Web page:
A Chandra X-ray Observatory image of the supernova remnant Cassiopeia A, with an artist's impression of the neutron star at the center of the remnant. The discovery of a carbon atmosphere on this neutron star resolves a ten-year old mystery surrounding this object.
In this spectacular image, observations using infrared light and X-ray light see through the obscuring dust and reveal the intense activity near the galactic core of the Milky Way. The image combines pictures from the Hubble Space Telescope, Spitzer Space Telescope and Chandra X-ray Observatory.
This Chandra X-Ray Observatory image of the Milky Way's central black hole Sagittarius A* and the surrounding region is based on data from a series of observations lasting a total of about one million seconds, or almost two weeks, in May 2009 and Sept. 1999. It was released Jan. 5, 2009 and helps researchers understand why the black hole eats less material than expected.
A new image from NASA's Chandra X-ray Observatory and Spitzer Space Telescope shows the dusty remains of a collapsed star. The composite image of G54.1+0.3 shows X-rays from Chandra in blue, and data from Spitzer in green (shorter wavelength infrared) and red-yellow (longer wavelength infrared). Scientists think that a pulsar (the white source in the center) is sending off a wind that is heating up remnant supernova dust.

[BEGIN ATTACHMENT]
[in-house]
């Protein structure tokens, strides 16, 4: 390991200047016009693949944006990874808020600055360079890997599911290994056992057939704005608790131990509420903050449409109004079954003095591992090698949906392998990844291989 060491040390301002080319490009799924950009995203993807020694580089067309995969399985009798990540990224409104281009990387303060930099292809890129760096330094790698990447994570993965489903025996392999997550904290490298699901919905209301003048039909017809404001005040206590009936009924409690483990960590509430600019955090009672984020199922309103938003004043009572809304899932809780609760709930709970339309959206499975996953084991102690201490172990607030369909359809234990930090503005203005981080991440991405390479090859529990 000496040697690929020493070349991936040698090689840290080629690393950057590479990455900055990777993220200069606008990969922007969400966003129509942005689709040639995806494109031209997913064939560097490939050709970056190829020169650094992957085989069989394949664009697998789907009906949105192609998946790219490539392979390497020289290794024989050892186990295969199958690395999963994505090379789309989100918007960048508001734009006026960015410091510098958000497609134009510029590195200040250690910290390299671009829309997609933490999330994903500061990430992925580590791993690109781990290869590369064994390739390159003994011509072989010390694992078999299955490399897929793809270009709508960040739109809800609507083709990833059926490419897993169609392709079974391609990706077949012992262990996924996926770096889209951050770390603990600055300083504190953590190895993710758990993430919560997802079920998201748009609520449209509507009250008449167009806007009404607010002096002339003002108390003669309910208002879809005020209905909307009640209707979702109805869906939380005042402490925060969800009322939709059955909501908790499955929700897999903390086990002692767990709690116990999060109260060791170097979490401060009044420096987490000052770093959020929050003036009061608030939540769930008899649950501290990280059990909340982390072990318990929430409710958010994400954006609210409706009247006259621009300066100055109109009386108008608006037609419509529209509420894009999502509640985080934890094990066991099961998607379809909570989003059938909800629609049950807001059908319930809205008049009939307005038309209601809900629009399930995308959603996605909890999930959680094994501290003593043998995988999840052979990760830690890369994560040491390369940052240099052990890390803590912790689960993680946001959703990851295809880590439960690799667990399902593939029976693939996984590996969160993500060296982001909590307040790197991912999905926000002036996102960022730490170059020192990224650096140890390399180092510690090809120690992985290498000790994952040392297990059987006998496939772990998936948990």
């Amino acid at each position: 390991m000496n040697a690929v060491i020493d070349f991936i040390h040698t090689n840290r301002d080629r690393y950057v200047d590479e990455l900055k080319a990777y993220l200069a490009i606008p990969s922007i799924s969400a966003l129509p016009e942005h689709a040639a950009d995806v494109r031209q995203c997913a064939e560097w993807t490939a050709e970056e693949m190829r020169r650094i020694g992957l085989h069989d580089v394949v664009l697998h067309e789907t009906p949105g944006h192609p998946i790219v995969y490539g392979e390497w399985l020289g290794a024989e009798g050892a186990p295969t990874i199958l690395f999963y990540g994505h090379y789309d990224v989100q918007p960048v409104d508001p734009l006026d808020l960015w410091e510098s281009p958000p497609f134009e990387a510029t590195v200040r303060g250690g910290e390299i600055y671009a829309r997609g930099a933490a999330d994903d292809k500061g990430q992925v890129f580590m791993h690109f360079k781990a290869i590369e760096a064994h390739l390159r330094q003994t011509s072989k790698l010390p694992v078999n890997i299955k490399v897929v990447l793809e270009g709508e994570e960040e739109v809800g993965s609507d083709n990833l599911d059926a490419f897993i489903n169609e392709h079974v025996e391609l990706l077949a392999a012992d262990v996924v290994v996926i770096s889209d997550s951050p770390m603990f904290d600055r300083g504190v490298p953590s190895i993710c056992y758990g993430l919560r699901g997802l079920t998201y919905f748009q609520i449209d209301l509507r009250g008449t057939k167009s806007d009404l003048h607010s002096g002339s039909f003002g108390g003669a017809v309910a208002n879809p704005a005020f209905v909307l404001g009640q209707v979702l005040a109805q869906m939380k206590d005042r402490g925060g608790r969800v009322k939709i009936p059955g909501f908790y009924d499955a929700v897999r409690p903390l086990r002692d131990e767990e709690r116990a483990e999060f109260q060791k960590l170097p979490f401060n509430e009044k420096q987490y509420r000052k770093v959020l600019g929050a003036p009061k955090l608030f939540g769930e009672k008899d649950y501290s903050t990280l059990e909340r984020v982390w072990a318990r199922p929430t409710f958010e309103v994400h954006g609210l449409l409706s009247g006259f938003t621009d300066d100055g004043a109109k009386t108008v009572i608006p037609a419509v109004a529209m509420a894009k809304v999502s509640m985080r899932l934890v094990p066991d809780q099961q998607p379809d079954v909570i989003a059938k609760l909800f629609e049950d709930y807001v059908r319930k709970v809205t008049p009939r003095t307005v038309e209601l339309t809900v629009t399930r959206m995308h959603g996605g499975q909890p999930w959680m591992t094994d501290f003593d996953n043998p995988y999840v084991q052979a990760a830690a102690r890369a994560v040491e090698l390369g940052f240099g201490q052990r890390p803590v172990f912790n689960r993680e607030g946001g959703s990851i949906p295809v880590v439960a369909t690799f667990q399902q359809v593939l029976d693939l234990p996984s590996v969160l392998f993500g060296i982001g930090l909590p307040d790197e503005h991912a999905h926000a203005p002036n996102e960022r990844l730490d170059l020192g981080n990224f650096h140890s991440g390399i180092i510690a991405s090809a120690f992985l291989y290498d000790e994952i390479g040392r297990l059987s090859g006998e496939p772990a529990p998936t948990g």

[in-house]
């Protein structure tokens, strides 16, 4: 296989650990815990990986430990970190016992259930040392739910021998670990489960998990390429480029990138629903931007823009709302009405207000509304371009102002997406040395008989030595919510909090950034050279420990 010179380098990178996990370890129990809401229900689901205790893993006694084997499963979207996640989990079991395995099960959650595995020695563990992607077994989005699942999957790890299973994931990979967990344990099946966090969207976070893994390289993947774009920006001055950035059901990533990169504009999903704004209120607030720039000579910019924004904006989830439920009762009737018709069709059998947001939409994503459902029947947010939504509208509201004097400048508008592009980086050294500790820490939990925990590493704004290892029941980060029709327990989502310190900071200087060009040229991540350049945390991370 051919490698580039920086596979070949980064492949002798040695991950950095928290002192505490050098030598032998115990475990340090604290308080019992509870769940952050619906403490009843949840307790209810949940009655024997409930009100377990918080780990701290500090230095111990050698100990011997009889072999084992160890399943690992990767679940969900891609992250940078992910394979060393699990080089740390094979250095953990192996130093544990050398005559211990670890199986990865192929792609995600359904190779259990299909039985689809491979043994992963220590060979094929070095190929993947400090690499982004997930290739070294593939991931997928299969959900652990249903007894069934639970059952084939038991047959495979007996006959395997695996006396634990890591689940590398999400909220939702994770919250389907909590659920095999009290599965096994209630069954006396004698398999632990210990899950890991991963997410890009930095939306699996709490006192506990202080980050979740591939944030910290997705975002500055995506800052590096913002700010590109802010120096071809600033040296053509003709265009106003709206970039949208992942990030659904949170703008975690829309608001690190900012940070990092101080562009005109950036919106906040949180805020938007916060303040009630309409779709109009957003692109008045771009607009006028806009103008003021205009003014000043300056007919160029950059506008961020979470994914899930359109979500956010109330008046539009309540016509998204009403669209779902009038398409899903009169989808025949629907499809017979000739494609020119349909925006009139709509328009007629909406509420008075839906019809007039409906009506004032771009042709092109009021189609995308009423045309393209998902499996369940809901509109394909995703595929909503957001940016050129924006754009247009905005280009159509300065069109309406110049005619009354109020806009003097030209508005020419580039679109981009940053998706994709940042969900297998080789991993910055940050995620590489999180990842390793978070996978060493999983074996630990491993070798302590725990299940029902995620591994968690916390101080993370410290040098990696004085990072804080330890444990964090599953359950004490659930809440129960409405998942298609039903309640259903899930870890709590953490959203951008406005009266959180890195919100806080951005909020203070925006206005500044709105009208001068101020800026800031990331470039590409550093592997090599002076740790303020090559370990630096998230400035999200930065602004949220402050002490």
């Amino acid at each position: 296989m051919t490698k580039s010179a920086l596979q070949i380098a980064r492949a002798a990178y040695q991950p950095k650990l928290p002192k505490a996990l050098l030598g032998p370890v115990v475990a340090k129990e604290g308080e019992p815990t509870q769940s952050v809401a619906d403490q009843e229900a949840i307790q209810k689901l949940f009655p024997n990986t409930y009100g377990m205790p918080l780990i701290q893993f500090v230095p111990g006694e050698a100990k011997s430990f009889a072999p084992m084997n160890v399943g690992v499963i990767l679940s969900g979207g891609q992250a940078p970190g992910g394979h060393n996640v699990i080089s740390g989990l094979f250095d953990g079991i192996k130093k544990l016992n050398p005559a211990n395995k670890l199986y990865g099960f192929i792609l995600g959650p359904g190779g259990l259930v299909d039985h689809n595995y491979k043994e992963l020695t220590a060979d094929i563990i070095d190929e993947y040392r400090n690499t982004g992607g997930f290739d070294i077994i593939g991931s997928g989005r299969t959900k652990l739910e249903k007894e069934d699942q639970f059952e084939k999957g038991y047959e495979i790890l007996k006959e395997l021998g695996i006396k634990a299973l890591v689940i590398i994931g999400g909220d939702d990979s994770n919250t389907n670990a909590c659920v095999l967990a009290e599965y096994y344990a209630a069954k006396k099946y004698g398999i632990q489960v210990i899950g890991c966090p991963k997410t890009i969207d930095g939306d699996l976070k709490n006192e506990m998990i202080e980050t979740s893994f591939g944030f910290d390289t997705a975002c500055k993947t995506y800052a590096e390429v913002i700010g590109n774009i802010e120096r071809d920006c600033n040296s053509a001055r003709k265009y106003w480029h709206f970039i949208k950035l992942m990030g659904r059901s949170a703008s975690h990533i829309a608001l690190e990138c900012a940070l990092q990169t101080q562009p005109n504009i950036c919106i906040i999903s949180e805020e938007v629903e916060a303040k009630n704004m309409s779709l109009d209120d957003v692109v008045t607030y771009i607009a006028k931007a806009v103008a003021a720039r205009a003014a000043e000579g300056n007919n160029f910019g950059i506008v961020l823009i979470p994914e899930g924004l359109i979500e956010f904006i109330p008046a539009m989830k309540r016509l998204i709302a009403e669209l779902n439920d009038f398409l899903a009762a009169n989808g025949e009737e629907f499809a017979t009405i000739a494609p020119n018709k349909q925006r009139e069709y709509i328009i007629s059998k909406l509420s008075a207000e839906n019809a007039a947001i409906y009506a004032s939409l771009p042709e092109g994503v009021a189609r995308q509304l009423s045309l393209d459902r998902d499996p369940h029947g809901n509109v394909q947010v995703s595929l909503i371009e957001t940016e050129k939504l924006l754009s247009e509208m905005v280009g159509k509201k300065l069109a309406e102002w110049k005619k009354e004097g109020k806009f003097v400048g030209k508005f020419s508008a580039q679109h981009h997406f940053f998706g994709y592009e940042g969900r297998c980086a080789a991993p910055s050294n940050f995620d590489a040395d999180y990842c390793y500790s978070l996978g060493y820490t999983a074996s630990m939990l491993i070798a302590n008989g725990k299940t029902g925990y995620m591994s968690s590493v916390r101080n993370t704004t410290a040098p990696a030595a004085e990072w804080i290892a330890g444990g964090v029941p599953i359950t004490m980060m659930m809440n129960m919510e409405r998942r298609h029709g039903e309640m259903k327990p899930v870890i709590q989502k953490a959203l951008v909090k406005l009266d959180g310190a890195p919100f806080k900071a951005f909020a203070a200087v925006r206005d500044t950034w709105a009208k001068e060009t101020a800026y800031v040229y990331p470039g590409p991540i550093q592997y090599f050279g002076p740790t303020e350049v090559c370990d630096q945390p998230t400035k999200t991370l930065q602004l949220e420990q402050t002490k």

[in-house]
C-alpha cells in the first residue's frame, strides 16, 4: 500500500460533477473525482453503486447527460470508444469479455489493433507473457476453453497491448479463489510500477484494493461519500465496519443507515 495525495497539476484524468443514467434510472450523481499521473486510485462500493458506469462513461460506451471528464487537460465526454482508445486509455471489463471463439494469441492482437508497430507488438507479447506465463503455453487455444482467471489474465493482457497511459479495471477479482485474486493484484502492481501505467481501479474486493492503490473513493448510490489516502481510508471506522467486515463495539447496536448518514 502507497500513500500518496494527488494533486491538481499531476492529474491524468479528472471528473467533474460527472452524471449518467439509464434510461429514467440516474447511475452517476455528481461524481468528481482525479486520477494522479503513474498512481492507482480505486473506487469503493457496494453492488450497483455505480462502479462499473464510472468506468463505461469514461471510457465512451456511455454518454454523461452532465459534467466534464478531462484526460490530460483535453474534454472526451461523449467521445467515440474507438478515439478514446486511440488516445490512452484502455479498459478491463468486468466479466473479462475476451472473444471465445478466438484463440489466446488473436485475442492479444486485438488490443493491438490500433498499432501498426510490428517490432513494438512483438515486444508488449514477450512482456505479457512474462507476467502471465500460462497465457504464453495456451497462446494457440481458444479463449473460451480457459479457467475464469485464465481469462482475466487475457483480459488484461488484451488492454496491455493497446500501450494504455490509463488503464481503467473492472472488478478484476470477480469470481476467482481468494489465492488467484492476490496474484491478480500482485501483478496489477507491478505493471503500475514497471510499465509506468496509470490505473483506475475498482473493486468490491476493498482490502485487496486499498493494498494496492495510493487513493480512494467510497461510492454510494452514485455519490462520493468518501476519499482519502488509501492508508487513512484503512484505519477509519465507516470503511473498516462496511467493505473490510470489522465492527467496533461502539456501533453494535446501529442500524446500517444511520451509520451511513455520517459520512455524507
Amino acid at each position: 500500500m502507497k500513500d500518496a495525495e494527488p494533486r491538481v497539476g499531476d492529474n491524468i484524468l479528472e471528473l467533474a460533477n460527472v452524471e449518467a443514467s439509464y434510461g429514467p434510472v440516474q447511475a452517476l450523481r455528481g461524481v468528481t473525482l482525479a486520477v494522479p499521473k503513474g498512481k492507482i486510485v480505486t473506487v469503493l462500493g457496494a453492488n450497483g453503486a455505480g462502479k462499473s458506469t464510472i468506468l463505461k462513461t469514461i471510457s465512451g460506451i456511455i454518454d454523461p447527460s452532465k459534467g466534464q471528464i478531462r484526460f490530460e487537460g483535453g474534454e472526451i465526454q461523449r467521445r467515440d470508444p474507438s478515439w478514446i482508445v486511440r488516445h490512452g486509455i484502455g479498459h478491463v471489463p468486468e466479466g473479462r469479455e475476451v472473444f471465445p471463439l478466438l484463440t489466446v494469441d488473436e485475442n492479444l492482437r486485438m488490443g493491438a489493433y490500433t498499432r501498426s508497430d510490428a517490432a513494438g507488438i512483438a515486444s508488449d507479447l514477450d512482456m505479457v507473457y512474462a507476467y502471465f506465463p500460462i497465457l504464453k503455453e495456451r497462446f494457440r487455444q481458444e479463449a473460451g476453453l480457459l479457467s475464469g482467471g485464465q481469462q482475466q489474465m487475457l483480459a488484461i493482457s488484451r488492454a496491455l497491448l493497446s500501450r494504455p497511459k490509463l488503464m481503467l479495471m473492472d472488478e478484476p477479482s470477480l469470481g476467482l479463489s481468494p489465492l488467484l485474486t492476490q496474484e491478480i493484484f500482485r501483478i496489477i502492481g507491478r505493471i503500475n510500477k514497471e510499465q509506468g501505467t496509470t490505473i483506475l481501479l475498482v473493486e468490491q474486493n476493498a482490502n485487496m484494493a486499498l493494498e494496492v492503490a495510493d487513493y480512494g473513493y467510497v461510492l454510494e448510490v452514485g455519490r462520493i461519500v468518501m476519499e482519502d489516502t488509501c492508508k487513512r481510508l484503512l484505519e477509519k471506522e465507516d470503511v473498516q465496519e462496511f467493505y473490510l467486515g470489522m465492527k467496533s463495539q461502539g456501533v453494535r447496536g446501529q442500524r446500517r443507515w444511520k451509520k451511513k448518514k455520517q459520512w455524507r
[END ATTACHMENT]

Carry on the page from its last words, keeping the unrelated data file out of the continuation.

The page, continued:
This composite image of the galaxy cluster Abell 3376 shows X-ray data from the Chandra X-ray Observatory and the ROSAT telescope in gold, an optical image from the Digitized Sky Survey in red, green and blue, and a radio image from the VLA in blue.
This composite image of the nearby galaxy M82 shows Chandra X-ray Observatory data in blue, optical data from the Hubble Space Telescope in green and orange, and infrared data from the Spitzer Space Telescope in red. The pullout is a Chandra image that shows the central region of the galaxy that contains two bright X-ray sources thought to be mid-sized black holes.